Managing “C” Performers

Managing          Companies have a formal performance measurement process. We find that in practice, the missing link is often the failure to manage average or “C” performers. If you want to step-up the organization to sustained superior performance, leaders must set stretch goals, discuss interim performance against plan, and communicate rewards and recognition throughout the organization. Without equal emphasis on managing the “C”s, the entire team’s performance is LESS THAN IT CAN BE. The corollary: if the “C” performer is at the C-level, it will be difficult to recruit and retain high-performing new people. Consider this:

If you want to change performance, you must be BOLD … you must

Set the Stage:

  • Stretch Goals involve everyone. Consistent with company values, they quantify the leader’s vision for each functional unit. Their presentation should be a lively, fact-filled exchange to support aggressive, creative, stretch objectives.
  • Measures & Metrics are best when timely so managers can change the trend, significant to show only meaningful gaps, and have realistic comparisons to avoid quibbling. When ranking is consistently too high, raise the bar.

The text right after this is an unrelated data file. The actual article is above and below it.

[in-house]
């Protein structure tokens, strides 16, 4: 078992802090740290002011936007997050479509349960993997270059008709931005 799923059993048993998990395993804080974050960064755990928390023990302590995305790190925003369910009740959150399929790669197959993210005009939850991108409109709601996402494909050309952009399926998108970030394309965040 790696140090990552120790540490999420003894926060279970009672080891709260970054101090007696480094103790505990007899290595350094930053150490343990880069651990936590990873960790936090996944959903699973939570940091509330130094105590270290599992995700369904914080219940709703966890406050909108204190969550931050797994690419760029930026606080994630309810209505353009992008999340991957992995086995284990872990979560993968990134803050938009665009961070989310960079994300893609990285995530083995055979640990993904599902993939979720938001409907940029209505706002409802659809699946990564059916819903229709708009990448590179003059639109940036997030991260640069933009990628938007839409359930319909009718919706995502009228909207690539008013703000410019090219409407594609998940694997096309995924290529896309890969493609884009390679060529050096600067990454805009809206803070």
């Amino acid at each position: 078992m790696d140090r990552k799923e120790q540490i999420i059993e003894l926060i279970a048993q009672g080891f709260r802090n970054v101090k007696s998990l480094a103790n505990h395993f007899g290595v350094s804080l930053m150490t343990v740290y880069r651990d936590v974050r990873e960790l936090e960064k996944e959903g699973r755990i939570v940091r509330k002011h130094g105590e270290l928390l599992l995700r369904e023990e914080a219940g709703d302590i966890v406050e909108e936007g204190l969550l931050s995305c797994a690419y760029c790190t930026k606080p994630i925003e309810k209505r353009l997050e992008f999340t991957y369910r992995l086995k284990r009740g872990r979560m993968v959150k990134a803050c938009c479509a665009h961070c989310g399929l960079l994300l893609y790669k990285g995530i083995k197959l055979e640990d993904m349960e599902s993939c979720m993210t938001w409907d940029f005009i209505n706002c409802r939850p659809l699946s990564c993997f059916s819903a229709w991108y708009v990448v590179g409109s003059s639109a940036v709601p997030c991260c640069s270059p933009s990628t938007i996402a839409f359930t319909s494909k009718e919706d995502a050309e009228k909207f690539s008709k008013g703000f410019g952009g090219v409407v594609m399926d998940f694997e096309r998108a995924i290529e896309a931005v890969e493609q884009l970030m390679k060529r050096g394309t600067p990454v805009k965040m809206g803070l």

• Rewards & Recognition encompass the gamut of celebrations and have value for both recipients and also-rans. The corollary is that consistently poor performers must be replaced to achieve significant, continuous improvement.

Manage the Plan:

  • Interim Performance Review encompasses the monthly (or weekly) operating results. At least twice a year, a dialogue must occur with each key leader about her/his personal performance as manager and as leader: gaps, development program progress, implications.
  • Specific Improvement/Development Tasks are the things this leader must fulfill this year in order to grow. They imply tasks for the subordinate but also tasks for the leader: to mentor and monitor progress and to communicate observations and their implications.
  • Action each leader must take is the tough decision to remove the manager at any level who by year 2 end is still a “C” performer. It signals everyone that performance measure is real and consistently applied.

What We’ve Found:

          We’ve Found: REAL turnaround performance demands that managers dedicate time throughout the year to their leadership responsibilities of improving or removing their “C” performers.

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